You may not have heard of Church-Key Brewing, but in the world of craft breweries that’s not uncommon. Founded in Campbellford, Ontario in 2000 when John Graham purchased a Methodist church and turned it into a brewery, the origin of Church-Key’s name as obvious as it is clever (a church-key or churchkey is also a type of bottle opener).
Also in Campbellford, Graham owns and operates the Church-Key Pub & Grindhouse where thirsty customers can grab a beer, a coffee, or both. An enterprising fellow, Graham was also one of the founding members of the Ontario Craft Brewers Association.
I should mention, before I sip, that Scotch Ale and Scottish Ale are, confusingly, different types of beer. Scottish ale is essentially an American version of Scotch Ale. Even more confusing, though, “Scotch Ale” may refer to any one of a number of different types of Scotch Ale. Plus, this beer is brewed in Canada, so it’s up to you to decide if it qualifies as Scotch Ale. If you’re looking for a good Scottish Pale Ale (also brewed in Canada), check out this Outlander-themed review I wrote a while ago. Now, without further ado …
Church-Key Brewing: Holy Smoke Scotch Ale – First Sip
Holy Smoke Scotch Ale pours a very dark brown with a thick layer of off-white foam. Because of the photo on Church-Key’s website, I’m drinking mine from a goblet rather than a pint glass. I taste lots of sweet maltiness as I take my first sip. The peat flavour is very subtle, but noticeable after having a few glugs. A thick layer of foam hangs out on my upper lip as this brew’s corduroy mouthfeel shows off its tart, rather than bitter, aftertaste.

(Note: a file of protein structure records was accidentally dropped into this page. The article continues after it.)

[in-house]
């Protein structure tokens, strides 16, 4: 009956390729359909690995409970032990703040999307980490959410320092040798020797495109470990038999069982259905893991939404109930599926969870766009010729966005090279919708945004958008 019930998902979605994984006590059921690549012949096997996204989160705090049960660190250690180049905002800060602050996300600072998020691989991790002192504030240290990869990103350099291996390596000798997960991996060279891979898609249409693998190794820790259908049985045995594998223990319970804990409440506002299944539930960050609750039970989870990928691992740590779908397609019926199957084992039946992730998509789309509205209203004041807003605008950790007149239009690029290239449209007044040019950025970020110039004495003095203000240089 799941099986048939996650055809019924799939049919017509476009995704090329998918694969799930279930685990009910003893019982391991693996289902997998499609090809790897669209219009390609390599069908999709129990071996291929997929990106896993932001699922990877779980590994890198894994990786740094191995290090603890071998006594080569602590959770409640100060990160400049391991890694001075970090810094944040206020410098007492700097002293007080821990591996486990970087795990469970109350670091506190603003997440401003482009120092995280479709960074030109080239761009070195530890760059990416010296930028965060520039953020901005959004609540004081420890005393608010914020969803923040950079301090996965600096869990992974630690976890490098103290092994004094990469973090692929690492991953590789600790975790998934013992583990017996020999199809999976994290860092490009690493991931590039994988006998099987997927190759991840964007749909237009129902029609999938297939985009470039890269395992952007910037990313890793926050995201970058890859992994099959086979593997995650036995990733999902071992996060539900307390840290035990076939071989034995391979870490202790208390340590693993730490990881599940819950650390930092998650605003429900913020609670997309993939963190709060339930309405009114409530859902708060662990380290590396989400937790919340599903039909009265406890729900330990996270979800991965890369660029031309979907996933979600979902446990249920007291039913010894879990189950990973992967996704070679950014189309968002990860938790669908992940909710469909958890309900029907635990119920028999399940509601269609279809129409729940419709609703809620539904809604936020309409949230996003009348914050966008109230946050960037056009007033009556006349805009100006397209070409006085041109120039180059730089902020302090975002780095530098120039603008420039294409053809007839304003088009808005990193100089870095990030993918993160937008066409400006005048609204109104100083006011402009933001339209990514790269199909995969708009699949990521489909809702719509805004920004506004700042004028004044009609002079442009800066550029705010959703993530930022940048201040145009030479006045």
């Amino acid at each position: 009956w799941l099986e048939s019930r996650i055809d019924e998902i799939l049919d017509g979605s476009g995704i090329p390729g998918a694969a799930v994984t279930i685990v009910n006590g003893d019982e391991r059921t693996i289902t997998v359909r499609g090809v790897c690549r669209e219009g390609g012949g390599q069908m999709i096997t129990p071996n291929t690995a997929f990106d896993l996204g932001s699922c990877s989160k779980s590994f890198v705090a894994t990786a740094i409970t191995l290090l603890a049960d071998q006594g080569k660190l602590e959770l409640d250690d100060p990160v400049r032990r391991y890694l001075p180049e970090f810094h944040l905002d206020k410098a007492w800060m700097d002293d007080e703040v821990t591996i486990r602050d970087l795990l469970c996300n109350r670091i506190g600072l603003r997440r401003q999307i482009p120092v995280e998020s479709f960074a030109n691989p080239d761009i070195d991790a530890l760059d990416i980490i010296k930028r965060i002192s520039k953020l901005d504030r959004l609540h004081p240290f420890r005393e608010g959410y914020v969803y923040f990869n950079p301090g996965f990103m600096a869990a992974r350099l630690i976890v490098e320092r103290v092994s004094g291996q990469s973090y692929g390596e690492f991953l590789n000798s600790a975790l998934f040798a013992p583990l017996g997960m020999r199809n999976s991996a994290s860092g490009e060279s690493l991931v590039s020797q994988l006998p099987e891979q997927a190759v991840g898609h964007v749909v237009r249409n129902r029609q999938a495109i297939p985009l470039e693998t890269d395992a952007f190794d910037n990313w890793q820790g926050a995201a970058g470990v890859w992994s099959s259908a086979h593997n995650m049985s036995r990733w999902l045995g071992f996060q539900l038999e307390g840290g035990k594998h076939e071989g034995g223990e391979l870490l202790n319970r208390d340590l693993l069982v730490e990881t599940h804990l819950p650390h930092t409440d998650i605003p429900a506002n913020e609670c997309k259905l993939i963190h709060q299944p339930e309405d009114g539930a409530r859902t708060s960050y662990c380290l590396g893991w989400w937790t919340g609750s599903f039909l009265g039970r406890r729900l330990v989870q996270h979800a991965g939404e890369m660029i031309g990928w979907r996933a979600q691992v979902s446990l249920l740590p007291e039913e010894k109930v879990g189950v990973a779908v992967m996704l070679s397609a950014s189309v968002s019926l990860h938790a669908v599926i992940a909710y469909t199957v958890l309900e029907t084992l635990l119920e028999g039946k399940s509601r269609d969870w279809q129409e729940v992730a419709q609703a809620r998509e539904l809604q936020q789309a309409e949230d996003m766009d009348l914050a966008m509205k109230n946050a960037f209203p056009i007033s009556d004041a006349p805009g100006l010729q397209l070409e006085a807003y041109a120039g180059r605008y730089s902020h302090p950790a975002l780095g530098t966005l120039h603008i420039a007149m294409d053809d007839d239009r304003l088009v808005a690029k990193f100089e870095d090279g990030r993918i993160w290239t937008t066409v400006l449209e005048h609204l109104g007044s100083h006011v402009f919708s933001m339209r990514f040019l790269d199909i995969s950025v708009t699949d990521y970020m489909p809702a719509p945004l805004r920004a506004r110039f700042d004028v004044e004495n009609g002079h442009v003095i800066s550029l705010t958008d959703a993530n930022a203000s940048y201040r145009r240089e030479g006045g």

Church-Key Brewing: Holy Smoke Scotch Ale – Last Sip
At 6.2% ABV in a 650 mL bottle, a couple will probably be enough for any reasonable person. Although not the strongest beer I’ve ever had, Holy Smoke’s strong flavours and thick mouthfeel don’t make for a beer you’ll feel like slamming back. This is one to sip at slowly.
In terms of pairing, I refuse to deny the tradition of drinking a Scotch (or Scottish) ale as a chaser for malt whisky. Unfortunately, due to my low income level I’ll be drinking blended rather than single malt Scotch.
Church-Key Brewing: Holy Smoke Scotch Ale – As a Chaser for Scotch
Holy smoke, that’s a good chaser. The sweetness of this brew levels out the acidity of my Johnnie Walker Red Label. I had thought that a peat-smoked beer might not be the best companion for a shot of Scotch. Instead, Holy Smoke’s subtle peat flavour serves to deaden the Scotch’s fiery taste rather than wash it out completely. If you’re thinking of enjoying this sweet brew with food rather than just whisky, I suggest something tart and savoury like guacamole and chips or a honey-lime chicken.